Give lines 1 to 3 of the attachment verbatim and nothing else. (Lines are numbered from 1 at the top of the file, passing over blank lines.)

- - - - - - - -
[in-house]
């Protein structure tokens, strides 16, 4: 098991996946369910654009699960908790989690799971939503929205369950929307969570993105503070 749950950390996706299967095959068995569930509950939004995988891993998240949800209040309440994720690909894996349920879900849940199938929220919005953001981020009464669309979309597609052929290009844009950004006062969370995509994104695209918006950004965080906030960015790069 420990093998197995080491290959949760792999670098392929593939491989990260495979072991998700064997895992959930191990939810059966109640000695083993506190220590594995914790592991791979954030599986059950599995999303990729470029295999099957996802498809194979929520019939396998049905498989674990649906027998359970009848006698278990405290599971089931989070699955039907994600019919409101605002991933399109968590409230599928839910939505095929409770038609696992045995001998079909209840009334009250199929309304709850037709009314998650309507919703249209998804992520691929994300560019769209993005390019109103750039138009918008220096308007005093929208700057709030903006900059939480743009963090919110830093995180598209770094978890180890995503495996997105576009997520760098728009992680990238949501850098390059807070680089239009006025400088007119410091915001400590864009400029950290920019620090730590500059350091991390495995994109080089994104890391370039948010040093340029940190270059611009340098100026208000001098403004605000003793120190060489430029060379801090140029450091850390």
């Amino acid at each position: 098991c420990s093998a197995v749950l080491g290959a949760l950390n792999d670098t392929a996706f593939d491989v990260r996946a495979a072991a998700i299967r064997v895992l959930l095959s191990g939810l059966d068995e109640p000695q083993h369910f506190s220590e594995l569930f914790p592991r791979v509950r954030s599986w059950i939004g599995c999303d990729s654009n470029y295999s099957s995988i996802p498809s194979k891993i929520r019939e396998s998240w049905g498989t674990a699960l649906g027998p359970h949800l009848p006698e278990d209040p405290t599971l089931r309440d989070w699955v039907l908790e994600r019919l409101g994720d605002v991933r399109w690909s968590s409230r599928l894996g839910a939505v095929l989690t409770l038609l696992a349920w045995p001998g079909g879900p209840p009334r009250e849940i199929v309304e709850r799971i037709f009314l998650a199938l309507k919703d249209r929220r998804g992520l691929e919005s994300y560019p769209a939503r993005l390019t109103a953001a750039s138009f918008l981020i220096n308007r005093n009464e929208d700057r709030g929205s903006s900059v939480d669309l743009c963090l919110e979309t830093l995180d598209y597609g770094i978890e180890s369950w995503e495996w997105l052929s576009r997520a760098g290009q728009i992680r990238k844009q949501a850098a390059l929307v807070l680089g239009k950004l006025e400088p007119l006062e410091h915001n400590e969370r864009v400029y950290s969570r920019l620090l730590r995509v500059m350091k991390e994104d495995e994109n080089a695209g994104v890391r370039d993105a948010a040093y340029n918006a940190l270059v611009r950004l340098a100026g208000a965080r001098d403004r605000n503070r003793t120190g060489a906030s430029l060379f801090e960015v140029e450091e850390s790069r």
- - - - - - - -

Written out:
[in-house]
């Protein structure tokens, strides 16, 4: 098991996946369910654009699960908790989690799971939503929205369950929307969570993105503070 749950950390996706299967095959068995569930509950939004995988891993998240949800209040309440994720690909894996349920879900849940199938929220919005953001981020009464669309979309597609052929290009844009950004006062969370995509994104695209918006950004965080906030960015790069 420990093998197995080491290959949760792999670098392929593939491989990260495979072991998700064997895992959930191990939810059966109640000695083993506190220590594995914790592991791979954030599986059950599995999303990729470029295999099957996802498809194979929520019939396998049905498989674990649906027998359970009848006698278990405290599971089931989070699955039907994600019919409101605002991933399109968590409230599928839910939505095929409770038609696992045995001998079909209840009334009250199929309304709850037709009314998650309507919703249209998804992520691929994300560019769209993005390019109103750039138009918008220096308007005093929208700057709030903006900059939480743009963090919110830093995180598209770094978890180890995503495996997105576009997520760098728009992680990238949501850098390059807070680089239009006025400088007119410091915001400590864009400029950290920019620090730590500059350091991390495995994109080089994104890391370039948010040093340029940190270059611009340098100026208000001098403004605000003793120190060489430029060379801090140029450091850390």
């Amino acid at each position: 098991c420990s093998a197995v749950l080491g290959a949760l950390n792999d670098t392929a996706f593939d491989v990260r996946a495979a072991a998700i299967r064997v895992l959930l095959s191990g939810l059966d068995e109640p000695q083993h369910f506190s220590e594995l569930f914790p592991r791979v509950r954030s599986w059950i939004g599995c999303d990729s654009n470029y295999s099957s995988i996802p498809s194979k891993i929520r019939e396998s998240w049905g498989t674990a699960l649906g027998p359970h949800l009848p006698e278990d209040p405290t599971l089931r309440d989070w699955v039907l908790e994600r019919l409101g994720d605002v991933r399109w690909s968590s409230r599928l894996g839910a939505v095929l989690t409770l038609l696992a349920w045995p001998g079909g879900p209840p009334r009250e849940i199929v309304e709850r799971i037709f009314l998650a199938l309507k919703d249209r929220r998804g992520l691929e919005s994300y560019p769209a939503r993005l390019t109103a953001a750039s138009f918008l981020i220096n308007r005093n009464e929208d700057r709030g929205s903006s900059v939480d669309l743009c963090l919110e979309t830093l995180d598209y597609g770094i978890e180890s369950w995503e495996w997105l052929s576009r997520a760098g290009q728009i992680r990238k844009q949501a850098a390059l929307v807070l680089g239009k950004l006025e400088p007119l006062e410091h915001n400590e969370r864009v400029y950290s969570r920019l620090l730590r995509v500059m350091k991390e994104d495995e994109n080089a695209g994104v890391r370039d993105a948010a040093y340029n918006a940190l270059v611009r950004l340098a100026g208000a965080r001098d403004r605000n503070r003793t120190g060489a906030s430029l060379f801090e960015v140029e450091e850390s790069r």